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How to Cut Open a Pomegranate

How to Cut Open a Pomegranate

Last Updated on 17th December 2021 by

The pomegranate isn’t the most common fruit, so it’s not unexpected that most people aren’t sure how to cut it open or how to eat it. It looks kind of like an apple from the outside, and inside, there’s tons of seeds filling up what looks kind of like a honeycomb. People who have never had a pomegranate might not be sure how much of it is edible and how they’re supposed to go about eating the fruit.

What Are Pomegranates?

These vibrant red fruits are in season in the fall and are a pinkish red color the outside, with crunchy, dark seeds called arils on the inside. They’re very flavorful and can be found at local farmers markets as well as many groceries.

How do you tell if a pomegranate is ripe and ready to be eaten? Look for pomegranates that have cracked peels that look like they’re about to start opening on their own. This means the seeds have ripened and become plump and are starting to grow past the confines of the peel.

Are the seeds edible? Absolutely, and there are a few different ways you can prep the seeds for storage or eating. Some people freeze them to store them up for long term and just pull them out of the freezer when they feel like snacking on them. Other people will blend up the seeds to make puree or paste or use them in smoothies.

How to Cut Open a Pomegranate Fruit?

If you’ve never seen this fruit before and you’re not very familiar with them, you might be wondering how to cut open a pomegranate. You’re probably tempted to slice the pomegranate right down the middle, as a lot of people do, but this isn’t considered the best way how to cut a pomegranate open.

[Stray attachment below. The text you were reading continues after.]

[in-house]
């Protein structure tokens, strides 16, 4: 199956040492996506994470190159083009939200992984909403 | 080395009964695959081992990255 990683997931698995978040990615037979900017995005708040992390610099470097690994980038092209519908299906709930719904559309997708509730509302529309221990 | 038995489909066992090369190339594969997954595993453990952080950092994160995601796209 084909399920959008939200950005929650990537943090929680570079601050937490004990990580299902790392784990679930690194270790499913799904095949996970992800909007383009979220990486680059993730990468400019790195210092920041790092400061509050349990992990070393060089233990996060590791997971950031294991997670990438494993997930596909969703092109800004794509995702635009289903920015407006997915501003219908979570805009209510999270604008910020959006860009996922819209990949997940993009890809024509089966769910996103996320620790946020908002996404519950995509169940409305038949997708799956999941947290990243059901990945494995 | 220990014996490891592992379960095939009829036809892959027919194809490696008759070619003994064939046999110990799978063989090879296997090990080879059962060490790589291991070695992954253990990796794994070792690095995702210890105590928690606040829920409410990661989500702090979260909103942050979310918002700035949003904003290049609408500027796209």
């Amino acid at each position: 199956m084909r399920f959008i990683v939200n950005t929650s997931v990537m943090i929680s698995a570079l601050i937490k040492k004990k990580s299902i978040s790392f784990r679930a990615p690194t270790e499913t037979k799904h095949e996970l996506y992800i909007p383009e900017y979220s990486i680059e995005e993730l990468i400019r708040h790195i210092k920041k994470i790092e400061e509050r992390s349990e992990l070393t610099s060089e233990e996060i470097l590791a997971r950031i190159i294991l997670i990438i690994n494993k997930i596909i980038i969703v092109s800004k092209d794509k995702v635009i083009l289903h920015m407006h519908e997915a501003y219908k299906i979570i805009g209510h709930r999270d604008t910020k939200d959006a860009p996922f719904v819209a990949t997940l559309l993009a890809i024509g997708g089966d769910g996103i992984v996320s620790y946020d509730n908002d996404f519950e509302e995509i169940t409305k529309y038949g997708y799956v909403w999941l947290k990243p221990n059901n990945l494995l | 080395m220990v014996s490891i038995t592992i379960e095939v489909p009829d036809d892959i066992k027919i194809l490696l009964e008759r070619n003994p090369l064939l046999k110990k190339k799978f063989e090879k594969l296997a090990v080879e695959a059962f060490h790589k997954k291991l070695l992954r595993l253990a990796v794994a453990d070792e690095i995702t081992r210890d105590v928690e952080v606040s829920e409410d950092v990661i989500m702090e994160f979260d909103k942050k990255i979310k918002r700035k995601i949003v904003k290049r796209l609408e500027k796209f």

Start by slicing off the bottom of the pomegranate. You don’t want to slice off too much- just a thin incision that removes about 1/4 inch from the bottom end of the pomegranate. Then, place the pomegranate flat where you cut it, and it should stay stable. The crown or blossom end should be on top.

Next, you remove the crown. The best knife to slice that off is a paring knife, and you want to cut shallowly into the pomegranate, making a circle. Slice around the crown and remove it.

Next make shallow cuts along the exterior of the pomegranate, slicing vertically. You should see ridges on the outside of the pomegranate, and you can cut along with those, making for an easy, natural guide. This method for how to cut and open a pomegranate will make it easy to eat and deseed.

If you are cutting along the ridges, you should be making about 6 cuts. Not every pomegranate has these prominent ridges, and that’s oaky. Just cut several times around the outer edge, trying to space your cuts evenly. The important thing, though, is that you don’t slice deeply. You don’t want to cut into the seeds. Be sure to cut from the top to the bottom all the way around the fruit.

Next, we need to pry open the pomegranate. You can use your fingers to pull it open and it should come apart easily, leaving behind exposed seeds. Open up all the sections, and you may want to cut open the fruit over a bowl of water. Why I cover how to cut open a pomegranate over a bowl of water is so that you don’t have a big mess and lose seeds everywhere. If you open it over a bowl of water, the seeds will be suspended in the water and will be easy to get out.